10 Things Never to Say to a Pregnant Woman

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Are you seriously asking me that?
by Alicia Barnes of liciabobesha.com

1. Are you scared?
Of what? Of the dark? Yeah a little. I never quite outgrew that. When I have to sleep alone, I totally don’t dim the lights the whole way. Oh of becoming a parent? Scared is not the word. I’m excited, but I’m aware there will be a lot of challenges and frustrations, but I expect more positives than negatives, so I’m choosing to focus on the positives. Oh, scared of labor? No, the baby has to come out. I knew this before I decided to get pregnant. Oh not of labor in general but of the pain? No, should I be? I mean does being scared and fixated on an unknown amount of pain make it better cause to me that seems like that sort of focus would make it worse.

2. Your feet!
Yes, those are my feet. Yes, they are swollen. No, they aren’t that bad. Yes, I’m ready for them not to be swollen. Let’s keep going around stating the obvious some more. My belly is round. My skin is brown. I still can sure enough get down.

3. You must be miserable.
Well I do live in a town I’m ready to leave and I am working just a job instead of the career I went to school for. And my husband is still working on a PhD that I thought would be over by now, and I did have two of my chickens die in the last year and I’m sad every time I look at my flock because there seems to be too few, but am I miserable? Oh you mean about being pregnant? No, I’m not miserable. Yes I’m heavier than I’ve ever been, but I’m carrying a full-term baby and all the things that have sustained his life for the last 37 weeks. That’s not misery; that’s amazing. Sure I can’t sleep how I want, and I’m too slow and heavy to work out like I normally would, but I’m pregnant. I expected my body and my life to change as part of the process. I also recognize it’s a process with an end date. It’s not forever. Discomfort is part of being pregnant, but I haven’t been miserable. I’ve been pregnant, and it’s a temporary condition.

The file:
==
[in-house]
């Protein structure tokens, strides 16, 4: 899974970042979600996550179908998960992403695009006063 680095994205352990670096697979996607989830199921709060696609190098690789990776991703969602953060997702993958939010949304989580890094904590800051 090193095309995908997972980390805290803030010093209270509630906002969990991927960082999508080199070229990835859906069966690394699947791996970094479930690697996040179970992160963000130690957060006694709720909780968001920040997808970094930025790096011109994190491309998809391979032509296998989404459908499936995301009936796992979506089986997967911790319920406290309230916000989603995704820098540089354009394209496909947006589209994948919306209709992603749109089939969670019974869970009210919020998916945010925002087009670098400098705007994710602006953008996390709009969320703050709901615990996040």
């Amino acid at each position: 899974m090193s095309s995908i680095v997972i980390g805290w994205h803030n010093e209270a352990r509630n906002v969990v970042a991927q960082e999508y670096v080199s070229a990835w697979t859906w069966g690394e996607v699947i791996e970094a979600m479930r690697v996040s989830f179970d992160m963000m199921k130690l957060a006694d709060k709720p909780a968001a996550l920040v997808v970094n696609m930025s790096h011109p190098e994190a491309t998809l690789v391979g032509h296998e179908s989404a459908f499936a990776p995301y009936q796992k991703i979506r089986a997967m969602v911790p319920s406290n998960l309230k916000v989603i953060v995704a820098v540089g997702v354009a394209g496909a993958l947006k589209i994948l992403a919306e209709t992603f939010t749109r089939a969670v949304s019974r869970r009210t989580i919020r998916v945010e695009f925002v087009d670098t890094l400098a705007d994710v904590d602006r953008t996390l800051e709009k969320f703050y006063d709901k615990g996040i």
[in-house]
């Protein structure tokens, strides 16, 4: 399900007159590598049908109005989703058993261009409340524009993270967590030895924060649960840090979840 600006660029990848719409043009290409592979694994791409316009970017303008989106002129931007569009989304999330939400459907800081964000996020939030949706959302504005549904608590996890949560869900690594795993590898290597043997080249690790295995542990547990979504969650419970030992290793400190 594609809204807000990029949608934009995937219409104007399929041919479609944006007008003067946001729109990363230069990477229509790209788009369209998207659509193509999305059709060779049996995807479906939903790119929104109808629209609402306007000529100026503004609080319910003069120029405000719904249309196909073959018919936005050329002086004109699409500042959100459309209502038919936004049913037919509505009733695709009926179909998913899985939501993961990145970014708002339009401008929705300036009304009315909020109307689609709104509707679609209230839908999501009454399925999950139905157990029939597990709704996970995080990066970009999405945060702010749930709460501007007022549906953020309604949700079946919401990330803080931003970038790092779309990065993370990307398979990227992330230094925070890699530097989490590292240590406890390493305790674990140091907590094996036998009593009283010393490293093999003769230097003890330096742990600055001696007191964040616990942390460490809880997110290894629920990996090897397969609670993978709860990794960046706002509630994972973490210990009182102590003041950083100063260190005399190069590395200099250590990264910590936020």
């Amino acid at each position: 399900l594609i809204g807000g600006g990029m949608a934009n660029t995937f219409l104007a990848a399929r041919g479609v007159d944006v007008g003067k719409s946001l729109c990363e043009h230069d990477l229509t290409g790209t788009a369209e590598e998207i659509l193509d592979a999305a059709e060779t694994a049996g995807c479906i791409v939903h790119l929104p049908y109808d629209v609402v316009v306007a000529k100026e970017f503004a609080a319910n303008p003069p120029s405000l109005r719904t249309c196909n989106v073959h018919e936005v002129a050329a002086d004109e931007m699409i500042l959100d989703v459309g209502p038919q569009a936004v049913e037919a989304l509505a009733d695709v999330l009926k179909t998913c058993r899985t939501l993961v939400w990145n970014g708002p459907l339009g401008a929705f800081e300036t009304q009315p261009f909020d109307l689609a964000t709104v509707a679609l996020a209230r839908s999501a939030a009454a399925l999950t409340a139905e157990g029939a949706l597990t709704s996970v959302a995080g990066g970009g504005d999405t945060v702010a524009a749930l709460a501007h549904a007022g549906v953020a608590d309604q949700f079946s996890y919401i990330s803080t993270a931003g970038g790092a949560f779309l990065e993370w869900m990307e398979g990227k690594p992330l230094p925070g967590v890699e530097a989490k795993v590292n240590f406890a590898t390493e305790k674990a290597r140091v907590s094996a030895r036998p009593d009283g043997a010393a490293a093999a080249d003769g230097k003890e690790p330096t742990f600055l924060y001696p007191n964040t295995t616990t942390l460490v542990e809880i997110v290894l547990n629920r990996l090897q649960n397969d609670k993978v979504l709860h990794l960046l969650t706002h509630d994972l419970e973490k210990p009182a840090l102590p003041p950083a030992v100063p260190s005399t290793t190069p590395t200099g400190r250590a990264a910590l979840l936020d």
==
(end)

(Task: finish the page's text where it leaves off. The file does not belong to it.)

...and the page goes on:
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Turns out I’m still myself despite the whole gestating thing.

4. Home birth weirds me out. I mean I know people have had babies for centuries without hospitals but…